Measure of resolution of input devices such as scanners, display devices such as monitors, and output devices such as laser printers, imagesetters and monitors. Abbreviated DPI. Also called dot pitch.
In the printing arena, to drill a whole in a printed matter.
Phenomenon of printed ink colors becoming less dense as the ink dries.
Thick paper made by pasting highlights together two thinner sheets, usually of different colors. Also called double-faced paper and two-tone paper.
Encapsulated Post Script file
Computer file containing both images and PostScript commands. Abbreviated EPS file.
Sheet that attaches the inside pages of a case bound book to its cover. Also called pastedown or end papers.
Price that states what a job will probably cost. Also called bid, quotation and tender.
Ink color used in addition to the four needed by four-colour process.
Thin sheet of plastic bonded to a printed product for protection or increased gloss.
Size of product after production is completed, as compared to flat size. Also called trimmed size.
To foil stamp and emboss an image. Also called heat stamp.
Method of printing that releases foil from its backing when stamped with the heated die. Also called block print, hot foil stamp and stamp.
With printed matter, markings indicating where a fold is to occur, usually located at the top edges.
Folio (page number)
The actual page number in a publication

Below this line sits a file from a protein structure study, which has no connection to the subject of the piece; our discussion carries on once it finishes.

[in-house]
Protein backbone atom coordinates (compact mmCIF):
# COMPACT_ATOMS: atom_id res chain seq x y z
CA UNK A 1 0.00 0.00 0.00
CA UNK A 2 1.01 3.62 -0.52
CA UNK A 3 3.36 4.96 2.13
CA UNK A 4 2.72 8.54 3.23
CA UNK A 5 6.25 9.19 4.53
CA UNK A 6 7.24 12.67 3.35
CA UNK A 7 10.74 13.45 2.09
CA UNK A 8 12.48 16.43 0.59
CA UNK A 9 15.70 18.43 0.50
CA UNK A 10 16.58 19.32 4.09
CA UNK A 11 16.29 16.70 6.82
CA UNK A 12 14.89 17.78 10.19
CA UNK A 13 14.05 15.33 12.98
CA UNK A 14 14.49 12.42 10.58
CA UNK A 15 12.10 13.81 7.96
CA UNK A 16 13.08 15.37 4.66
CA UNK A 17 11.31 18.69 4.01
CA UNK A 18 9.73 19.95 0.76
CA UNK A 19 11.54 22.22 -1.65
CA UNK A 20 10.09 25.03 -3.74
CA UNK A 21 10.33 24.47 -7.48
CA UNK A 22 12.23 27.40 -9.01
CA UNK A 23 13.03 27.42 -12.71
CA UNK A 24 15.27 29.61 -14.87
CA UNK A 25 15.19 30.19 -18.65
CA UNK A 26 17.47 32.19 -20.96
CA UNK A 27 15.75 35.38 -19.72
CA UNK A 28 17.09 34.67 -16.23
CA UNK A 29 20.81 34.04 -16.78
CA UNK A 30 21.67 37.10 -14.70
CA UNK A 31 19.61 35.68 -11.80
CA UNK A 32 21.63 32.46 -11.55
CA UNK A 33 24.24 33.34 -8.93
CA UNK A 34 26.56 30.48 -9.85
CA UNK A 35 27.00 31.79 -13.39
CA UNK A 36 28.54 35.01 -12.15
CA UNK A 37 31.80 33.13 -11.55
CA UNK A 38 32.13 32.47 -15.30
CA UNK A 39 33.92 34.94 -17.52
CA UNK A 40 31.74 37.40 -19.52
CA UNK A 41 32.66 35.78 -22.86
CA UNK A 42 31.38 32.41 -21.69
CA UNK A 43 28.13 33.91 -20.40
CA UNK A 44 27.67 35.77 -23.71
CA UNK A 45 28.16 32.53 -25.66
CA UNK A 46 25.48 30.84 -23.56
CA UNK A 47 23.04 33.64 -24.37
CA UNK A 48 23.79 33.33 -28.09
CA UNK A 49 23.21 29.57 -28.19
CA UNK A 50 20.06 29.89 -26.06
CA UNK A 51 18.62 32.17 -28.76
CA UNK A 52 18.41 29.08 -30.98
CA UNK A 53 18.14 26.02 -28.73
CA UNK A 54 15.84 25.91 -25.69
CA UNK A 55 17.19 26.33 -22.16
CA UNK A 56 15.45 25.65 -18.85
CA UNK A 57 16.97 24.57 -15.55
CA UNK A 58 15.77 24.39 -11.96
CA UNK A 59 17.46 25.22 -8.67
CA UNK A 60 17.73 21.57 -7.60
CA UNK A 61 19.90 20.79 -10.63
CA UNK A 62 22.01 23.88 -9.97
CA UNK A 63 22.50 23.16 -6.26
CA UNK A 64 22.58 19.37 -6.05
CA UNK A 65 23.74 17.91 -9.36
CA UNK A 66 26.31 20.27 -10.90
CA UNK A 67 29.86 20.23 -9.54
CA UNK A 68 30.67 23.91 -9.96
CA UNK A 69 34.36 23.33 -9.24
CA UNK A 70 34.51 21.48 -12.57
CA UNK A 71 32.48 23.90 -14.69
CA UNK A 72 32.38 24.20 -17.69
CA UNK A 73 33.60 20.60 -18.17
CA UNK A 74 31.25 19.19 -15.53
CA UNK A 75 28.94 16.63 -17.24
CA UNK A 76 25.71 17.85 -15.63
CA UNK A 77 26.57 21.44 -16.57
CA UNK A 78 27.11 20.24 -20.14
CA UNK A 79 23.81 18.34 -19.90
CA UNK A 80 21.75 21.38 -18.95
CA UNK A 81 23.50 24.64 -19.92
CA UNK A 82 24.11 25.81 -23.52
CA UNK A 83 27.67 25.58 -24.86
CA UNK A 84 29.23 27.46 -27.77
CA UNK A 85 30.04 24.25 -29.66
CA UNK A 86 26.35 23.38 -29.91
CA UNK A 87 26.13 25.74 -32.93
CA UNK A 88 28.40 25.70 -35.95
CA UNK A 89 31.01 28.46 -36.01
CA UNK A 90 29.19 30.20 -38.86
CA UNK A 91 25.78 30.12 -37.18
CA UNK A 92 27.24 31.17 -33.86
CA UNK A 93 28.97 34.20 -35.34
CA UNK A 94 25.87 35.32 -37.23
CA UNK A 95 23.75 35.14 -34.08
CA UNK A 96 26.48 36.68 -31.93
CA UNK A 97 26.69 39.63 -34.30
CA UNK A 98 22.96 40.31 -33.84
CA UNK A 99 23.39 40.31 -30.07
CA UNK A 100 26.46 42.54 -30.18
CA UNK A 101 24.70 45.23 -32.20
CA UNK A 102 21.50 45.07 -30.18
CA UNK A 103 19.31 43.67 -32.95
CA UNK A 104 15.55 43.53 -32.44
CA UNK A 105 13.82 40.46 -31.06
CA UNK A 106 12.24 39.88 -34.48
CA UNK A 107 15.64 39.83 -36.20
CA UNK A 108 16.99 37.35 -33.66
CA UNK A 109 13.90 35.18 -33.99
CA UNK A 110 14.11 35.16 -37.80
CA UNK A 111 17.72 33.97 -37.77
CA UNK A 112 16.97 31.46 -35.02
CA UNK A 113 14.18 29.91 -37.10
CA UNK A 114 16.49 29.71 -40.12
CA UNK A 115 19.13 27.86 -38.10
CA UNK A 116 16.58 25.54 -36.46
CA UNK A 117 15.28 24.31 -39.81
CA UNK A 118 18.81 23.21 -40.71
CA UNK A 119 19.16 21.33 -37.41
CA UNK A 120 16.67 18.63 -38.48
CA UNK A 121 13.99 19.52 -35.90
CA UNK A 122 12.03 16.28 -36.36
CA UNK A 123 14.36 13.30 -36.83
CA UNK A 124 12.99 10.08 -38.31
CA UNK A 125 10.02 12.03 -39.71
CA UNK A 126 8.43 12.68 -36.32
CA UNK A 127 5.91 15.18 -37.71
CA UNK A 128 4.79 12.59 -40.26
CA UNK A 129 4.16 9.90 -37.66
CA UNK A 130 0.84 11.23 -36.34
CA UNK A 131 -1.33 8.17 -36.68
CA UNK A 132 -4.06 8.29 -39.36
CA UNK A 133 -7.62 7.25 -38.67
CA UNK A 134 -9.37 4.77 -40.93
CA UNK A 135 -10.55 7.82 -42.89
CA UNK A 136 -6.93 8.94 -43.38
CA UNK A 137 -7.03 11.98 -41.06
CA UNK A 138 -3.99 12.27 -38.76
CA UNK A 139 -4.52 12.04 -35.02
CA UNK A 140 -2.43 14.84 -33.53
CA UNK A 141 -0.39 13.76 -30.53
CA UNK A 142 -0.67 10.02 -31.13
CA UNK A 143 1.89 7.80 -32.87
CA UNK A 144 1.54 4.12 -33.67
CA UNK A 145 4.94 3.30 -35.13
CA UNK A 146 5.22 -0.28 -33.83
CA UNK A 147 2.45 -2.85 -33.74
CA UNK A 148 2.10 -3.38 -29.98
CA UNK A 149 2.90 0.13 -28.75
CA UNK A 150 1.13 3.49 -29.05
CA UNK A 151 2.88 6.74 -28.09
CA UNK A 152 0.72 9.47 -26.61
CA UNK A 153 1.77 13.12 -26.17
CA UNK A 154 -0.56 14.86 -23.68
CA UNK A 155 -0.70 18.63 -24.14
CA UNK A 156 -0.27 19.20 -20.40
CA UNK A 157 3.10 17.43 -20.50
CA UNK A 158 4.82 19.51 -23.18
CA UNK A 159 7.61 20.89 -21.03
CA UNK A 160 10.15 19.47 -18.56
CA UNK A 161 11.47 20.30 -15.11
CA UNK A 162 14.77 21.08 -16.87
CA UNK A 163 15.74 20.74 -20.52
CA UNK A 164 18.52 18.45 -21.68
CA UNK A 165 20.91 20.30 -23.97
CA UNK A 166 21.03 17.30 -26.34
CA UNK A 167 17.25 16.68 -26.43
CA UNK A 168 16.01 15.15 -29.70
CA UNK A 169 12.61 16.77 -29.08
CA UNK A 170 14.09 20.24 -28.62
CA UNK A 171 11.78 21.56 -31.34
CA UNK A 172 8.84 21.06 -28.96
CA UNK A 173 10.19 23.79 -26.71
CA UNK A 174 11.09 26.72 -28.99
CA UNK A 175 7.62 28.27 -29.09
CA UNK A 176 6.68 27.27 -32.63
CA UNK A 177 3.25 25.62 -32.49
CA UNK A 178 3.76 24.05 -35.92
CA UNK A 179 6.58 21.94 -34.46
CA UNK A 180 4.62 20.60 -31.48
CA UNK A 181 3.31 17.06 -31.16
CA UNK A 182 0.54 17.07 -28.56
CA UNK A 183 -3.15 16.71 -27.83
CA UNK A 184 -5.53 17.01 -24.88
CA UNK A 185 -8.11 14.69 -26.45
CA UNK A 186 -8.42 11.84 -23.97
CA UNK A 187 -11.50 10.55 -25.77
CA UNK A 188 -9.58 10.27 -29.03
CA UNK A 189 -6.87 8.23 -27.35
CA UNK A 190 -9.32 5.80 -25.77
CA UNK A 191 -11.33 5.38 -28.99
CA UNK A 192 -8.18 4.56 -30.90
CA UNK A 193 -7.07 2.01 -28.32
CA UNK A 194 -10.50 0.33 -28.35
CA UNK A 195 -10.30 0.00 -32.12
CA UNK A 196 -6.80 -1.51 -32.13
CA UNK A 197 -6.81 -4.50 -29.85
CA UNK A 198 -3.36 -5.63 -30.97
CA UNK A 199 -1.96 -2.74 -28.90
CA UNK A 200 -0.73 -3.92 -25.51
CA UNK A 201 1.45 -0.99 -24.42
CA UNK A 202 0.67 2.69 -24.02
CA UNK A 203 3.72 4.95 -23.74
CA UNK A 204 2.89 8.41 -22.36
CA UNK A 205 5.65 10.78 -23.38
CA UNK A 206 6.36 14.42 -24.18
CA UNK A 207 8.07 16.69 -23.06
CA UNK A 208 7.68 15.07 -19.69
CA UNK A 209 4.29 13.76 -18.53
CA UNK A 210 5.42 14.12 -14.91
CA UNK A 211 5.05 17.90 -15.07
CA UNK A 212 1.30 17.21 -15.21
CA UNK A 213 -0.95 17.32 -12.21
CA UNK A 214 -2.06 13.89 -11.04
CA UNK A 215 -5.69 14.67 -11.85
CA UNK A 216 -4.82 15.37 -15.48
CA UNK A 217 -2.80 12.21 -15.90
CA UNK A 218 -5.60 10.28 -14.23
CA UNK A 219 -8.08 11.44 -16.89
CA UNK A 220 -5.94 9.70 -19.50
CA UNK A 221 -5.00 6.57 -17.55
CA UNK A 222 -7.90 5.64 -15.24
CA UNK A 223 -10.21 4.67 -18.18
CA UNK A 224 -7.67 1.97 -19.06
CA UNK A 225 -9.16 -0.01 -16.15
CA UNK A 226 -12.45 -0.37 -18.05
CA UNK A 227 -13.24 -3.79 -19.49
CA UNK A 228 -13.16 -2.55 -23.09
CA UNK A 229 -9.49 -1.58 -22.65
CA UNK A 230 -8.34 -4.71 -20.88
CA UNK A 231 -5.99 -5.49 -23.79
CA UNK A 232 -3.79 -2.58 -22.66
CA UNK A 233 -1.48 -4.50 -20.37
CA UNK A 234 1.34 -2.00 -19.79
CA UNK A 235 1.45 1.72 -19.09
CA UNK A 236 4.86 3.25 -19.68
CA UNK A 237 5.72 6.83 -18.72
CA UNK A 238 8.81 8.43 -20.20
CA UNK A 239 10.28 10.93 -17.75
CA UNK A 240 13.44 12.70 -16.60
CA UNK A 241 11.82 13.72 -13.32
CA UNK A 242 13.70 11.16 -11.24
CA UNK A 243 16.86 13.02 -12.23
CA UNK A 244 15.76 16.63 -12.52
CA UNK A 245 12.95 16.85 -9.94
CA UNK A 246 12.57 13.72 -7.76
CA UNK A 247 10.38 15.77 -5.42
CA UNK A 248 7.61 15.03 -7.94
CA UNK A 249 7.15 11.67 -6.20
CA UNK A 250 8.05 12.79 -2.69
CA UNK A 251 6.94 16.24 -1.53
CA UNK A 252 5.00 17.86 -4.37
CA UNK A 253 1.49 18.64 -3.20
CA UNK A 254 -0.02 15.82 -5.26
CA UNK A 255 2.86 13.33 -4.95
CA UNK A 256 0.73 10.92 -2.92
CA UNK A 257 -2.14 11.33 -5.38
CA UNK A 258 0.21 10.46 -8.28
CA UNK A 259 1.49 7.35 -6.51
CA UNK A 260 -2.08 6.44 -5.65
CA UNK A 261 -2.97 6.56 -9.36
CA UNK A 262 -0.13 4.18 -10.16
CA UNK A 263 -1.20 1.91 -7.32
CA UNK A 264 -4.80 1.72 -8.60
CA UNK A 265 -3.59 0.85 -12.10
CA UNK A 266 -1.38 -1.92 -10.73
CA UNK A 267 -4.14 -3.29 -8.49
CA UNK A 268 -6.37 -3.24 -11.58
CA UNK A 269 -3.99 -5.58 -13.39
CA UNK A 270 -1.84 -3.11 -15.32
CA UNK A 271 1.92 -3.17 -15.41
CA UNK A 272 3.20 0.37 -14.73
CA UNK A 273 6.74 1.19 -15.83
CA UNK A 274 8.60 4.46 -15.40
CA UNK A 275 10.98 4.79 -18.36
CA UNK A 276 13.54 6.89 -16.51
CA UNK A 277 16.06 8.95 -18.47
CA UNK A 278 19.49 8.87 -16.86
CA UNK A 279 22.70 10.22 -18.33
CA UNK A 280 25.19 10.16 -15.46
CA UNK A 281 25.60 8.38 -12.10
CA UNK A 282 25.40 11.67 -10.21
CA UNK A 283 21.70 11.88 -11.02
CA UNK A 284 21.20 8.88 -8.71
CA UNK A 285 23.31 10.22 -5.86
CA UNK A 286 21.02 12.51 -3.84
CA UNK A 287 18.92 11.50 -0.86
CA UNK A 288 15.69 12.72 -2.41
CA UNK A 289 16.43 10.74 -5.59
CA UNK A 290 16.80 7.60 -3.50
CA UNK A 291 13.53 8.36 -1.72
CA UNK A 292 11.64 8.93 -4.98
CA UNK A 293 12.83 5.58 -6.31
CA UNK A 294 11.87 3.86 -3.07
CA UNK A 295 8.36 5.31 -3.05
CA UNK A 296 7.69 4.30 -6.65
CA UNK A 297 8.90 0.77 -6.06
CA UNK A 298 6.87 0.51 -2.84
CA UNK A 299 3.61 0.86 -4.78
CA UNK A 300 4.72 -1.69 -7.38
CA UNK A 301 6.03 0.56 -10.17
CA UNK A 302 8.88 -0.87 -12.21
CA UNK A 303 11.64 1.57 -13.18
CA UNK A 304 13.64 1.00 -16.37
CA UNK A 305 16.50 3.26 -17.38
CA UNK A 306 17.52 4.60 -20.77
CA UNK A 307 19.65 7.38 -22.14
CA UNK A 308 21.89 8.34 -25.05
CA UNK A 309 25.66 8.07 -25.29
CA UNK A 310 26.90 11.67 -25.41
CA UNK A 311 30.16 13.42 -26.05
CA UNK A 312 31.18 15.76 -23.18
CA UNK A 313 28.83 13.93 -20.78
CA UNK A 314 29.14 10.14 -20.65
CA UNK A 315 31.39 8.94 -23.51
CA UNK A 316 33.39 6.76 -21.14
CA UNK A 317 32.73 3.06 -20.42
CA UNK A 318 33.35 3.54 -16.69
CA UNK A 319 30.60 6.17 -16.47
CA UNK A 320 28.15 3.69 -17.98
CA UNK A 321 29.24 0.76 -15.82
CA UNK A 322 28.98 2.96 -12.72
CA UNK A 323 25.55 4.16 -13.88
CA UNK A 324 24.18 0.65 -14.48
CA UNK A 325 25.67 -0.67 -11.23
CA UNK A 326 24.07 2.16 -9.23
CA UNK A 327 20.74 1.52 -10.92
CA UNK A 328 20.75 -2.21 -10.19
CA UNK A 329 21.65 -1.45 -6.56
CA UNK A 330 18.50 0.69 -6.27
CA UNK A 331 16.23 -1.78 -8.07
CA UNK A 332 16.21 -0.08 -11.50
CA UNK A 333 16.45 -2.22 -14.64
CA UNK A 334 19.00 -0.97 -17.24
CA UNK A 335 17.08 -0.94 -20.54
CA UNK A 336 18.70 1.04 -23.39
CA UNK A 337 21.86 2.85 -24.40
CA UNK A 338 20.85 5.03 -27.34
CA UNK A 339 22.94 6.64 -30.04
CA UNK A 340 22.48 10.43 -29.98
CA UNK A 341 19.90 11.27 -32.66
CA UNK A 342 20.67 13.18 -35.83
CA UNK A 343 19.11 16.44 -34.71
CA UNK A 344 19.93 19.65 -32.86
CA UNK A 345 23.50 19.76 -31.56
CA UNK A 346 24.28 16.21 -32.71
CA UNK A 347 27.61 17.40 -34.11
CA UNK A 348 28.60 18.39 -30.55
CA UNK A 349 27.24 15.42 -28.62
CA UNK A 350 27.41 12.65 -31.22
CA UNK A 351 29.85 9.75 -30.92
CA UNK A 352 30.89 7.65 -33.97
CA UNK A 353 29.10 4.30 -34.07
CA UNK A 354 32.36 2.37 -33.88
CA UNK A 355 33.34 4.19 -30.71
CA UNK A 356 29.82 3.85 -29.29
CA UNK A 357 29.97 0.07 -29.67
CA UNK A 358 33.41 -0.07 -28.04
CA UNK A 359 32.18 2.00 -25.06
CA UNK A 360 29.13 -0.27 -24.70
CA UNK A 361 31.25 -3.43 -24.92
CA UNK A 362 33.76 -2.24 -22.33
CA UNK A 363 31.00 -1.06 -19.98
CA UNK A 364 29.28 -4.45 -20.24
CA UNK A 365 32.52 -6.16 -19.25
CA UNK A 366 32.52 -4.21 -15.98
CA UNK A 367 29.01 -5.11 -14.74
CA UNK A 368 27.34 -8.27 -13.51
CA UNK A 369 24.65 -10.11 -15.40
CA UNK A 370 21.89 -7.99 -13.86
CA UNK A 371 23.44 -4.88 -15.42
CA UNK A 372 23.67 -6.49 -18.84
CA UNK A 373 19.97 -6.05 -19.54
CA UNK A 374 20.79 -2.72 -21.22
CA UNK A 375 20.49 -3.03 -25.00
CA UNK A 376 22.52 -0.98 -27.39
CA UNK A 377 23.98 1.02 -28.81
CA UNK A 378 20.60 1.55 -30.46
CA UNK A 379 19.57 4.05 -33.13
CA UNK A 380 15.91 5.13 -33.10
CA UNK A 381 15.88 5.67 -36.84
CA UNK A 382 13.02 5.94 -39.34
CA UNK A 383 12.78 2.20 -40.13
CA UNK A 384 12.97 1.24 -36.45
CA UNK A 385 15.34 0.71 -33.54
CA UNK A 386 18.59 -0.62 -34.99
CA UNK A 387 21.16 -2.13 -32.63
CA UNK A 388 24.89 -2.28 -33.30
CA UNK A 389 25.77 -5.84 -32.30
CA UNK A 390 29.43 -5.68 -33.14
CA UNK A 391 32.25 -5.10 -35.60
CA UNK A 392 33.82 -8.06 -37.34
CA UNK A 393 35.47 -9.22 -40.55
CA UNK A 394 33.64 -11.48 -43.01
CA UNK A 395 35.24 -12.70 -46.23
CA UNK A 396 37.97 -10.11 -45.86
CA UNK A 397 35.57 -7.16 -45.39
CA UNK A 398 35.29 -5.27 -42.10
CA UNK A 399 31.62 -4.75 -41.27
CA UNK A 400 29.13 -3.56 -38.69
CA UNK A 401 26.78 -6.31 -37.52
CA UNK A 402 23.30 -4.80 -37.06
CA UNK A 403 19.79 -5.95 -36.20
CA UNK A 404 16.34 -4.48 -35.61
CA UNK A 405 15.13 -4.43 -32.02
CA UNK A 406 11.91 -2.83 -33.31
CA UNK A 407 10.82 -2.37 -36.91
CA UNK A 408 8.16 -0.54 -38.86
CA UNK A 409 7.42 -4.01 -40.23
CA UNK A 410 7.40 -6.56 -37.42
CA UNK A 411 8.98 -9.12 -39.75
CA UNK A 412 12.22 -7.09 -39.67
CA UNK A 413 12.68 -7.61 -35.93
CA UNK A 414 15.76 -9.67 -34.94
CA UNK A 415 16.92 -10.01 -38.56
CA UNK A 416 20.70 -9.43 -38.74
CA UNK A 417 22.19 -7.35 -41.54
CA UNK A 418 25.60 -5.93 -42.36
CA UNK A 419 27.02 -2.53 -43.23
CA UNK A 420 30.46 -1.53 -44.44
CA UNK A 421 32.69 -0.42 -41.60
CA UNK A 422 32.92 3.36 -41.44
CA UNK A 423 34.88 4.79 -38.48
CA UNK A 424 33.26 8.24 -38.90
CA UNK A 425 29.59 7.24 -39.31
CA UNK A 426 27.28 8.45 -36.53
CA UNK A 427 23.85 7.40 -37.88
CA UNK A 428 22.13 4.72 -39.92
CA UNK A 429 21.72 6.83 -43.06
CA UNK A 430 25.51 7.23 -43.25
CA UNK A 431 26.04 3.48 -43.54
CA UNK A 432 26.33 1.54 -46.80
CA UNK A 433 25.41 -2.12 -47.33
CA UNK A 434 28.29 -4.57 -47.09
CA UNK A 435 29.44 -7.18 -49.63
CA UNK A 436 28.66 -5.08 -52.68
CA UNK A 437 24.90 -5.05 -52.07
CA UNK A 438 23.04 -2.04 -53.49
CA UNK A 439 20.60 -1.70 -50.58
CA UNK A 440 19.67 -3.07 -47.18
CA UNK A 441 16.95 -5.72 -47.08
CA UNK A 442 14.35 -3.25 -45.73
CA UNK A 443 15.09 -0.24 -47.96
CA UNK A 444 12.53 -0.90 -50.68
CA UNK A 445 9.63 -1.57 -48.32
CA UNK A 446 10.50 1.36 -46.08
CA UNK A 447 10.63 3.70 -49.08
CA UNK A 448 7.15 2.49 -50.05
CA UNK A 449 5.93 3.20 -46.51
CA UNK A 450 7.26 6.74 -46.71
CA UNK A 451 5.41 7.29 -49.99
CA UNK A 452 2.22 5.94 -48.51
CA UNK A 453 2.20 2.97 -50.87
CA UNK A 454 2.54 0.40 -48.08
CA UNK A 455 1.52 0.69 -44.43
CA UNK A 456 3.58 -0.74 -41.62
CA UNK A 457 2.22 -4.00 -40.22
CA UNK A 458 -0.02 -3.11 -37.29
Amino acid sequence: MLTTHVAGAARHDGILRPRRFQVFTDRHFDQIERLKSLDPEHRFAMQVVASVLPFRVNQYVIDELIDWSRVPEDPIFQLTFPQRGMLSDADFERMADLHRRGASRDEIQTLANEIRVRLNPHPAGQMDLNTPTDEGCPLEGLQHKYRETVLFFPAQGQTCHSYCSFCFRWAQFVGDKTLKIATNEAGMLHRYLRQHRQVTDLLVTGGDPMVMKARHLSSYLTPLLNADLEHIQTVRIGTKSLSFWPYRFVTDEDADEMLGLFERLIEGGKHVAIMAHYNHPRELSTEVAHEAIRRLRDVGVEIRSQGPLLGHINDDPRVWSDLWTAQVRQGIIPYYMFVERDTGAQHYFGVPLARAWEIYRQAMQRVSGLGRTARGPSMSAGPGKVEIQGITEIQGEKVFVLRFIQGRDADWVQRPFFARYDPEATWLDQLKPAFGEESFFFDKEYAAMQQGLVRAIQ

Four-colour Process Printing
Technique of printing that uses black, magenta, cyan and yellow to simulate full-colour images. Also called color process printing, full color printing and process printing.
A sheet that folds where both sides fold toward the gutter in overlapping layers.
Grain Long Paper
Paper whose fibers run parallel to the long dimension of the sheet. Also called long grain paper and narrow web paper.
Grain Short Paper
Paper whose fibers run parallel to the short dimension of the sheet. Also called short grain paper and wide web paper.
Basis weight of paper in grams per square meter (gsm).
The crafts, industries and professions related to designing and printing on paper and other substrates.
Arrangement of type and visual elements along with specifications for paper, ink colors and printing processes that, when combined, convey a visual message.
Visual elements that supplement type to make printed messages more clear or interesting.
Printed cyan, magenta and yellow halftone dots that accurately, reproduce a neutral grey image.
Grey Component Replacement
Number of distinct grey tones that can be reproduced by a computer.
The unit of measurement for paper weight (grams per square meter).
In the book arena, the inside margins toward the back or the binding edges.
(1) To photograph or scan a continuous tone image to convert the image into halftone dots. (2) A photograph or continuous-tone illustration that has been halftoned and appears on film, paper, printing plate or the final printed product.
Piece of film or glass containing a grid of lines that breaks light into dots. Also called contact screen and screen.
Arrangement of pages on mechanicals or flats so they will appear in proper sequence after press sheets are folded and bound
Ink Jet Printing
Method of printing by spraying droplets of ink through computer-controlled nozzles. Also called jet printing.
A number assigned to a specific printing project in a printing company for use in tracking and historical record keeping.